Before you can use tile nibblers however, you need to score a line in the tile using a hand-held tile scorer and a straight edge. When scoring a line with a tile scorer, you need to apply more pressure than that applied by a platform tile cutter. You need cut right through the glaze of the tile in order to get a clean cut.
Cutting Slots for Pipes
If you are tiling near or around showers or sinks, you will probably have to, at some point, cut slots in tiles to fit around pipes. Hold the tile to be cut in line with the last tile before the pipe, pushing it up against the pipe so that you can mark the width and position of the pipe on the tile (using a chinagraph pencil). Extend these marks right across the tile. You can now measure from the closest edge of the last tile, to the far side of the pipe to find the length of the slot you will need. Transfer this length onto the tile between the two lines you just made. Use an offcut of pipe or a small coin, hold it between the two lines and inside the mark you made for the edge of the pipe and draw around it to give you the shape of the slot where the pipe will eventually sit.
Clamp the tile to a bench (protecting the tile face with a small piece of wood beneath the clamp) and use a tile saw to cut out the shape of the slot. Cut carefully and apply as little pressure as possible. You need to be particularly careful when cutting the semi-circle at the end of the slot. The edges of the slot can be cleaned up with a file. This is a tricky thing to do, so it is worth practicing on an offcut of tile before trying it on the tiles you wish to use.
Cutting Border Tiles
When tiling any surface, you should always lay the whole tiles (field tiles) first. Once all of the field tiles are laid, you need to go back and cut the tiles to fit around the outside (border tiles) and around obstructions such as window frames and light fittings.
Cutting straight edged border tiles is relatively easy, but make sure you measure the gap for each tile rather than just measuring one gap and cutting all tiles to that width. Walls, especially in older houses, are very rarely perfectly straight.
1. To measure exactly where you need to cut a border tile, hold it face down against the tile it will be next to and with its edge against the adjacent wall or edge of the tiled area.
2. Mark the back of the tile where it overlaps its neighbour (allowing 3 mm for normal spacing) and then transfer the marks to the edge of the tile.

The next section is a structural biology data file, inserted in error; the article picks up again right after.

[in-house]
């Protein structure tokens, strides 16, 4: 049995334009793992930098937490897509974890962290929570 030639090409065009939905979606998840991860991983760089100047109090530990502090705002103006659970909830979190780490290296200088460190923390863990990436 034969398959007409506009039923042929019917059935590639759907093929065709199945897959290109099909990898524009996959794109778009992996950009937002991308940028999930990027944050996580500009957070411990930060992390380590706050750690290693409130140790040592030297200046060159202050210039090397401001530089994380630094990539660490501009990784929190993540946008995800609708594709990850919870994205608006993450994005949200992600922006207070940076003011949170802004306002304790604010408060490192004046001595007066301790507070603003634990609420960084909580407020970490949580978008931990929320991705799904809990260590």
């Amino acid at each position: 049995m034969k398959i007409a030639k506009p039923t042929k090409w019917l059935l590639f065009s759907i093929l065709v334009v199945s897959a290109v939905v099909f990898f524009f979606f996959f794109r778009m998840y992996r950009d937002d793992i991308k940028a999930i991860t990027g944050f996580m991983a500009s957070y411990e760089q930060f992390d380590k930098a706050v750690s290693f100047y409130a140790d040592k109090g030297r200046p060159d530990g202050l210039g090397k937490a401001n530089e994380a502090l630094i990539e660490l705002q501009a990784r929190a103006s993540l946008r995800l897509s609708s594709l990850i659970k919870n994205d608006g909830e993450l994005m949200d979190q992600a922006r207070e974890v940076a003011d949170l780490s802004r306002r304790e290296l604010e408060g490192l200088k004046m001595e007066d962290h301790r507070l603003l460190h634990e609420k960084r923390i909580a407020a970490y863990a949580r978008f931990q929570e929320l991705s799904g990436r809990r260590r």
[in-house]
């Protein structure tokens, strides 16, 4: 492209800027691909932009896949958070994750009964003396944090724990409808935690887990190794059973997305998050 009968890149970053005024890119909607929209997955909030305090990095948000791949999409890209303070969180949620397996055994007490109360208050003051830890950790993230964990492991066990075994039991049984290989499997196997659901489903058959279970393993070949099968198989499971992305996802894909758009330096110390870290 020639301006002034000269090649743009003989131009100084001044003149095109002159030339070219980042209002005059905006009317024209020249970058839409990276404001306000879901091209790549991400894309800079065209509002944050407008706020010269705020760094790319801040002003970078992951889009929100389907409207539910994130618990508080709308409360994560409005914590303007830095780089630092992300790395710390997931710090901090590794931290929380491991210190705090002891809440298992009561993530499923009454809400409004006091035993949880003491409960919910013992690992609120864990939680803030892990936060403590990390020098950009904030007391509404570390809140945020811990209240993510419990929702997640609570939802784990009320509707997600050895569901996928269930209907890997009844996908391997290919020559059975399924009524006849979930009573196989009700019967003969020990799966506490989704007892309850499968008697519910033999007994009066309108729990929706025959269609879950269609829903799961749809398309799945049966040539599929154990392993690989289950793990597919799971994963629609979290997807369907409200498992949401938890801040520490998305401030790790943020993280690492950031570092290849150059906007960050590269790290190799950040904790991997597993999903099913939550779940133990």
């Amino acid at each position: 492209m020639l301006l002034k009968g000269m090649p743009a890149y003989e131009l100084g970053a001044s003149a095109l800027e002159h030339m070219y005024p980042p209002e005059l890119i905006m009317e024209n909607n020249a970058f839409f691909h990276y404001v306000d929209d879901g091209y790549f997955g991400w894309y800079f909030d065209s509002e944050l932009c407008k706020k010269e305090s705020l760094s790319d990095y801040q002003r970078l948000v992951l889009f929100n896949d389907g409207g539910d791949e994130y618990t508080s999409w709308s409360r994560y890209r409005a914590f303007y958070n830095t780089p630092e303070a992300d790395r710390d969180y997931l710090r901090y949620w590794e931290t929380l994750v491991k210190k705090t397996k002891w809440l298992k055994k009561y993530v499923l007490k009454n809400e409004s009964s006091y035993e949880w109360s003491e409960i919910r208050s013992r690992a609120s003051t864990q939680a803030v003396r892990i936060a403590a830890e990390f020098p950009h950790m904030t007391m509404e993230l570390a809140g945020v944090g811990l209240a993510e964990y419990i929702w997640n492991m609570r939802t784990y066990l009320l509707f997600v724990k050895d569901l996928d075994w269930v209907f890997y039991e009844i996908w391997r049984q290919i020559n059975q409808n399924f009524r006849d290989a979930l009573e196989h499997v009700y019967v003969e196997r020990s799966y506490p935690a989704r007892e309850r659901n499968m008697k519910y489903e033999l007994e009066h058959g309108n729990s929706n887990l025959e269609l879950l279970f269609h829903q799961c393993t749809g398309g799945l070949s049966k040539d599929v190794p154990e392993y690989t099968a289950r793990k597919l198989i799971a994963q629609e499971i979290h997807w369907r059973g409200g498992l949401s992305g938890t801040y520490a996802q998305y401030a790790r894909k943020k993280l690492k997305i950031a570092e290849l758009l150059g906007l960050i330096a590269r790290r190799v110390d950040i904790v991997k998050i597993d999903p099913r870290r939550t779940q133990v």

3. You can now score the face of the tile with a tile cutter to penetrate the glaze and snap the tile along the score mark.
4. To get a nice clean break, pin a length of thin wire to a bit of scrap hardboard. Lay the tile on the wire so the scored line is over the wire and then press gently down on both sides of the tile.
Clean up the cut edge of the tile with a tile sander or slipstone. You can now lay the tile into position. Make sure you don’t slide it into position or you will move the adhesive bed and weaken the fixing.
Safety when Tiling!
Always wear goggles when cutting tiles to avoid small chips getting in your eyes.
Make sure the room you are tiling is well ventilated. Tile adhesive and grout can be noxious and breathing too much of it is not a good idea.
If you think you will need to shape a lot of tiles by hand (curves, etc.) a Tiling Scribe is a very useful tool. Shaped like a pencil, the tungsten carbide tip can be used to score irregular lines in tiles which can then be nibbled away with tile nibblers.
You can pick up a tiling scribe for only a few pounds, and it is certainly a useful tool to have in your DIY toolkit.
Using Electric Tile Cutters
You can buy several different electric tile cutters, as well as attachments for craft tools such as the Dremel range. These tools may not be cost-effective if you only need to cut a few tiles, but if you think you will need to make a lot of tricky cuts, you may want to think about buying just such a tool.